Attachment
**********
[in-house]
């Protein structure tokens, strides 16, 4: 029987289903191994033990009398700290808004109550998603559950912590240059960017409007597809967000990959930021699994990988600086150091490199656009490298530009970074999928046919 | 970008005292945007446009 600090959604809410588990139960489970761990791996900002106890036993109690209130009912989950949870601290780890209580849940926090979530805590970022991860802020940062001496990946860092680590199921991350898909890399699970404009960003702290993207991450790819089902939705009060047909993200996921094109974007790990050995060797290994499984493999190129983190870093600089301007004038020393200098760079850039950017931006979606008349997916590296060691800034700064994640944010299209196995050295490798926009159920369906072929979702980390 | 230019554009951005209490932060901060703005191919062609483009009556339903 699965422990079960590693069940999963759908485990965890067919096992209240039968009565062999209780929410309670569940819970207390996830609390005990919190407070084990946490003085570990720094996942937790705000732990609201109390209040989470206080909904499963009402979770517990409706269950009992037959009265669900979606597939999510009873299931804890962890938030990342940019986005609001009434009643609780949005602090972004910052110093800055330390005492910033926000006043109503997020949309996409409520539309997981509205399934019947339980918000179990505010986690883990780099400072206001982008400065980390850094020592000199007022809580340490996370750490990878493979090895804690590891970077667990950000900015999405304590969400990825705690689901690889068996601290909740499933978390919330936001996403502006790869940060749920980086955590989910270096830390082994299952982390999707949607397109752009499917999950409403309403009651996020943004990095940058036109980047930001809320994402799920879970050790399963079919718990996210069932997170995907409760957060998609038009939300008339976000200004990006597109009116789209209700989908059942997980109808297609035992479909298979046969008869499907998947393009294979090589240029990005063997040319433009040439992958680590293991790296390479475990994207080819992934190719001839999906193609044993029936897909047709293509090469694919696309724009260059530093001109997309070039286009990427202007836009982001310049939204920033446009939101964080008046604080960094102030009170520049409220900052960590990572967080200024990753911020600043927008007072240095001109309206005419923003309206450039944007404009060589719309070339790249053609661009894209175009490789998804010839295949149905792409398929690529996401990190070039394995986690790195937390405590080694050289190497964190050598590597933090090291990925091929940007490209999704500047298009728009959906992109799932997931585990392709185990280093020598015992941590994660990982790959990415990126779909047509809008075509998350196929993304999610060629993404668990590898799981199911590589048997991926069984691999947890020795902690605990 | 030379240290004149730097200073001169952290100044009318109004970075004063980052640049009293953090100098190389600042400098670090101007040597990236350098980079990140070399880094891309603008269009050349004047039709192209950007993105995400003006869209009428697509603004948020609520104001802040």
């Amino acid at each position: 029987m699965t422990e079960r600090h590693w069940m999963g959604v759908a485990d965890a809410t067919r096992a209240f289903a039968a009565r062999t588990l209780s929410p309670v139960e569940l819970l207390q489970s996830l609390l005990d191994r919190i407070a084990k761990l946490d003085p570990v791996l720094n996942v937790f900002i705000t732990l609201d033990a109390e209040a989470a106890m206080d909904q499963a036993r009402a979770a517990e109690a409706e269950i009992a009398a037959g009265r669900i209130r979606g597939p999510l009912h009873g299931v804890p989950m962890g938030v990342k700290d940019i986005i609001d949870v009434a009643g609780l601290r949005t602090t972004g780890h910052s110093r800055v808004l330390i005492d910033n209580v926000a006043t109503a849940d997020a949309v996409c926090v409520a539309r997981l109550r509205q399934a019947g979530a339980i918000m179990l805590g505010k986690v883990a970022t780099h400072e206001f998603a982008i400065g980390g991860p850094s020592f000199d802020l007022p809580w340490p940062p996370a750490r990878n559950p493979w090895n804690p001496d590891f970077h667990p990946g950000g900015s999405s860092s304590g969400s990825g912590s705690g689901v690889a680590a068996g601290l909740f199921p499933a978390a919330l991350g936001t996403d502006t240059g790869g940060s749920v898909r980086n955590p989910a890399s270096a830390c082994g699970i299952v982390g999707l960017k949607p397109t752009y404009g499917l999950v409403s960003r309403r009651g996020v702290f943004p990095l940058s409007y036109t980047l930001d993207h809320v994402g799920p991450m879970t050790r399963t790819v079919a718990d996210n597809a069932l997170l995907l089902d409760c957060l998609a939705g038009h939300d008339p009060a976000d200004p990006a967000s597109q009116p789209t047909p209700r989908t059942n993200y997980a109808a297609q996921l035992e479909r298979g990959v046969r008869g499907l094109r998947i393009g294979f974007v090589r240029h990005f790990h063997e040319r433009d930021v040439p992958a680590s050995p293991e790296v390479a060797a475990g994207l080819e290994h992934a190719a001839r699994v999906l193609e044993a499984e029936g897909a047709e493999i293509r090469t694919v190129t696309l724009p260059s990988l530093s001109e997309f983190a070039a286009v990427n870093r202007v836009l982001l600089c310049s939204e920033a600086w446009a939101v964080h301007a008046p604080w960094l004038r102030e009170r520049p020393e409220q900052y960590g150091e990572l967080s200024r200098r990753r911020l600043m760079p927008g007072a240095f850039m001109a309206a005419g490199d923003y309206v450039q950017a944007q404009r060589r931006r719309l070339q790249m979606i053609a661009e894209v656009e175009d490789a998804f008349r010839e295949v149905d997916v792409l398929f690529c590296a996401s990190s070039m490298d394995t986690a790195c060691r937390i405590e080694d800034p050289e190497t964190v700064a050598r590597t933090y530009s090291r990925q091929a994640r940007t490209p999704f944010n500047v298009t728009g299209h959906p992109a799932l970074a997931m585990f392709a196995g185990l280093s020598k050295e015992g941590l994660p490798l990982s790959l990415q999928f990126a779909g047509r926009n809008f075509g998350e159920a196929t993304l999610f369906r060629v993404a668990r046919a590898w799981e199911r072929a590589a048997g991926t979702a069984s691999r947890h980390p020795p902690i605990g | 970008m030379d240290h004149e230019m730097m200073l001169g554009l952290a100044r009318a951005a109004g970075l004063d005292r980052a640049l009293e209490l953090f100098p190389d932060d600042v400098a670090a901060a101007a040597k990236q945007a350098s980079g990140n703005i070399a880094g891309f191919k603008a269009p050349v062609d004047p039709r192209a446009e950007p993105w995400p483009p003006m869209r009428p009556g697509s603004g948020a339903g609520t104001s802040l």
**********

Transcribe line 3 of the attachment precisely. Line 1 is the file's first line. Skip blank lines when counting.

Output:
């Amino acid at each position: 029987m699965t422990e079960r600090h590693w069940m999963g959604v759908a485990d965890a809410t067919r096992a209240f289903a039968a009565r062999t588990l209780s929410p309670v139960e569940l819970l207390q489970s996830l609390l005990d191994r919190i407070a084990k761990l946490d003085p570990v791996l720094n996942v937790f900002i705000t732990l609201d033990a109390e209040a989470a106890m206080d909904q499963a036993r009402a979770a517990e109690a409706e269950i009992a009398a037959g009265r669900i209130r979606g597939p999510l009912h009873g299931v804890p989950m962890g938030v990342k700290d940019i986005i609001d949870v009434a009643g609780l601290r949005t602090t972004g780890h910052s110093r800055v808004l330390i005492d910033n209580v926000a006043t109503a849940d997020a949309v996409c926090v409520a539309r997981l109550r509205q399934a019947g979530a339980i918000m179990l805590g505010k986690v883990a970022t780099h400072e206001f998603a982008i400065g980390g991860p850094s020592f000199d802020l007022p809580w340490p940062p996370a750490r990878n559950p493979w090895n804690p001496d590891f970077h667990p990946g950000g900015s999405s860092s304590g969400s990825g912590s705690g689901v690889a680590a068996g601290l909740f199921p499933a978390a919330l991350g936001t996403d502006t240059g790869g940060s749920v898909r980086n955590p989910a890399s270096a830390c082994g699970i299952v982390g999707l960017k949607p397109t752009y404009g499917l999950v409403s960003r309403r009651g996020v702290f943004p990095l940058s409007y036109t980047l930001d993207h809320v994402g799920p991450m879970t050790r399963t790819v079919a718990d996210n597809a069932l997170l995907l089902d409760c957060l998609a939705g038009h939300d008339p009060a976000d200004p990006a967000s597109q009116p789209t047909p209700r989908t059942n993200y997980a109808a297609q996921l035992e479909r298979g990959v046969r008869g499907l094109r998947i393009g294979f974007v090589r240029h990005f790990h063997e040319r433009d930021v040439p992958a680590s050995p293991e790296v390479a060797a475990g994207l080819e290994h992934a190719a001839r699994v999906l193609e044993a499984e029936g897909a047709e493999i293509r090469t694919v190129t696309l724009p260059s990988l530093s001109e997309f983190a070039a286009v990427n870093r202007v836009l982001l600089c310049s939204e920033a600086w446009a939101v964080h301007a008046p604080w960094l004038r102030e009170r520049p020393e409220q900052y960590g150091e990572l967080s200024r200098r990753r911020l600043m760079p927008g007072a240095f850039m001109a309206a005419g490199d923003y309206v450039q950017a944007q404009r060589r931006r719309l070339q790249m979606i053609a661009e894209v656009e175009d490789a998804f008349r010839e295949v149905d997916v792409l398929f690529c590296a996401s990190s070039m490298d394995t986690a790195c060691r937390i405590e080694d800034p050289e190497t964190v700064a050598r590597t933090y530009s090291r990925q091929a994640r940007t490209p999704f944010n500047v298009t728009g299209h959906p992109a799932l970074a997931m585990f392709a196995g185990l280093s020598k050295e015992g941590l994660p490798l990982s790959l990415q999928f990126a779909g047509r926009n809008f075509g998350e159920a196929t993304l999610f369906r060629v993404a668990r046919a590898w799981e199911r072929a590589a048997g991926t979702a069984s691999r947890h980390p020795p902690i605990g | 970008m030379d240290h004149e230019m730097m200073l001169g554009l952290a100044r009318a951005a109004g970075l004063d005292r980052a640049l009293e209490l953090f100098p190389d932060d600042v400098a670090a901060a101007a040597k990236q945007a350098s980079g990140n703005i070399a880094g891309f191919k603008a269009p050349v062609d004047p039709r192209a446009e950007p993105w995400p483009p003006m869209r009428p009556g697509s603004g948020a339903g609520t104001s802040l």